Artwork by William Kurelek,  Le Gobelet, Tavern Restaurant

William Kurelek
Le Gobelet, Tavern Restaurant

mixed media on masonite
signed with monogram lower right; titled on the reverse, titled and dated 1975 to four gallery labels on the reverse
28 x 9 ins ( 71.1 x 22.9 cms )

Auction Estimate: $15,000.00$10,000.00 - $15,000.00

Price Realized $40,800.00
Sale date: June 8th 2023

Marlborough-Godard Gallery, Toronto
Mira Godard Gallery, Toronto
Galerie Lafitte, Montreal
Loch & Mayberry Fine Art, Winnipeg
Private Collection, Ontario
Possibly “William Kurelek: Montreal Revisited Series”, Marlborough‒ Godard Gallery, Montreal, December 1975‒January 1976
Avrom Isaacs fonds, York University, Toronto, 1996-036/020 (1), typed Isaacs Gallery price list and notes for “Montreal Revisited” exhibition, November 1975
Joan Murray, “Kurelek’s Vision of Canada”, Oshawa, 1982, page 76
In late 1975, a selection of twenty-five mixed media paintings by William Kurelek were exhibited at Marlborough‒Godard Gallery as part of his Montreal Revisited series. This group of artworks presented a variety of depictions of Montreal, including classic Old Montreal and McGill University scenes, as well as less-familiar locations to those not native to the city, such as Laval, Town of Mount Royal, and Pointe- aux-Trembles.

In this work, Kurelek has depicted Le Gobelet, a tavern that was located on St. Laurent Boulevard in Montreal. The artist has perfectly captured the warmth, eccentricity and comfort of this charming restaurant. The choice to paint this vivid composition on a uniquely shaped board measuring 28 x 9 inches adds to the intimacy of this snapshot of Montreal life.

Kurelek writes in his statement on the series: “I have lived a total of about a year in Montreal starting back in 1952. I feel I know it enough to make at least comments on it under some such title as Montreal Revisited. I like Montreal and, after Toronto, it would be my second choise [sic] of place to live. It’s the atmosphere of it. There’s more character packed into one block of Montreal than in 10 blocks of Toronto, if my fellow Torontonians will pardon me saying it. It’s ostensibly a study on the character and beauty of a Canadian city...” Kurelek’s friend May Cutler, a Montreal native, was instrumental in exposing the artist to the many facets of the city which he depicted in this series of artworks. Cutler offered to take Kurelek on an “unorthodox” tour of the city, sharing the city in which she was born and bred with the artist.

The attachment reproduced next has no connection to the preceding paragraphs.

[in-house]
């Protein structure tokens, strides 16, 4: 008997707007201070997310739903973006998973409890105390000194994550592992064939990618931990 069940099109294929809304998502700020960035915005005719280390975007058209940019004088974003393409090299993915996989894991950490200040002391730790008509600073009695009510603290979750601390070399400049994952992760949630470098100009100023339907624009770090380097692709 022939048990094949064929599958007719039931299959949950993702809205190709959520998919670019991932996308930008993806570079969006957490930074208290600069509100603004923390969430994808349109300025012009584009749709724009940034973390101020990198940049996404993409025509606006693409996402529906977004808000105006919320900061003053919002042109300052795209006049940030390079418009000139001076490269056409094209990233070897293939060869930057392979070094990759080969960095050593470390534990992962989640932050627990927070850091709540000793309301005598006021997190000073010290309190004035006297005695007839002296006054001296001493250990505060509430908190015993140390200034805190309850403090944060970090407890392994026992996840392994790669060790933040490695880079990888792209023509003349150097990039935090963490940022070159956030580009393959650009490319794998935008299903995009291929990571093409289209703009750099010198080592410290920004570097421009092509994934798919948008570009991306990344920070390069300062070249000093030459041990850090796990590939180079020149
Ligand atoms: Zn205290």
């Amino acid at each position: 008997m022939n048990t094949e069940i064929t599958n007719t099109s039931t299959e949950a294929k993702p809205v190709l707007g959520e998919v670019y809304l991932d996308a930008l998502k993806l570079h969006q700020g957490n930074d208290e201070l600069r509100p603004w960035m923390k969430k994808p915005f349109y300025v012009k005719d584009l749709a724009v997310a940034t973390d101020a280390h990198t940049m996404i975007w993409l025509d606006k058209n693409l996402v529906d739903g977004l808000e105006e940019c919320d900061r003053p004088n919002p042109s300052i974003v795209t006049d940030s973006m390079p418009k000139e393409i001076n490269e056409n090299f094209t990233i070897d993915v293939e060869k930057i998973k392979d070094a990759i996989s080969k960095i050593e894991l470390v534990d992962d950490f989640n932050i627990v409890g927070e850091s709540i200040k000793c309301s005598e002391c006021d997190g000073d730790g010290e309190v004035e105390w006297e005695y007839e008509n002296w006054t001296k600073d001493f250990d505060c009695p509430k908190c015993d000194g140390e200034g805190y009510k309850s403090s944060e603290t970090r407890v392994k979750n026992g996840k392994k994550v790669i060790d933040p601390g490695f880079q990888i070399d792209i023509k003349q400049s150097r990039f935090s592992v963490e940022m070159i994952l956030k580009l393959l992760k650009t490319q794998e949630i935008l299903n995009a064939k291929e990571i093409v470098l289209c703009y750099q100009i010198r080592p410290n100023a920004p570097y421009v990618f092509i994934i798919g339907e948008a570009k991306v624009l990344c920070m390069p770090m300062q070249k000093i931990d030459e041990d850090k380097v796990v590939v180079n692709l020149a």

Regarding his method of documenting scenes of Montreal for the series, Kurelek writes: “I took several hundred photographs, consulted several books about the city and projected slides on my studio wall while painting. I did some sketching too of underlying compositions right on location and later completed the paintings at my little farm above Bancroft, Ontario.”

Remarking on this painting, Kurelek wrote: “French cooking to my appreciation anyhow, shares first place in the world with Chinese. So I had to include a restaurant scene in this series. The best of the “old atmosphere” restaurants in Montreal are to be found in the warehouse and back office area of the Old City, for example “The Catalogne” or the “Filles de Roi”. But Geoff and Joan Graham whose house is also in this series introduced us to such an atmosphere dining and wining place that is reasonably priced, The Gobelet. All it lacks really for my level of appreciation is that the atmosphere of the surrounding area does not conform. The reason is that Le Gobelet is a huge French Canadian born lifted lock stock and barrel from the site of the new Mirabel airport when forms there were being levelled. It was replanted in a spot at the top of St. Laurent street near Jarry Park where the Expos play baseball. Le Gobelet is basically a large tavern where all kinds of colourful, usually young French people can get together and converse over huge mugs of beer. And there is plenty to talk about if you are interested in heritage, for the walls are crowded with stuffed birds and old utensils and tools. I chose the Gobelet over other restaurants simply because I was by my lonesome on that particular research trip and didn’t have someone to share a more expensive meal with. Also the long vertical panel I settled on accommodated the Gobelet’s high ceiling better than the sub-basement settings of most of the Old City gourmet restaurants.”

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William Kurelek
(1927 - 1977) RCA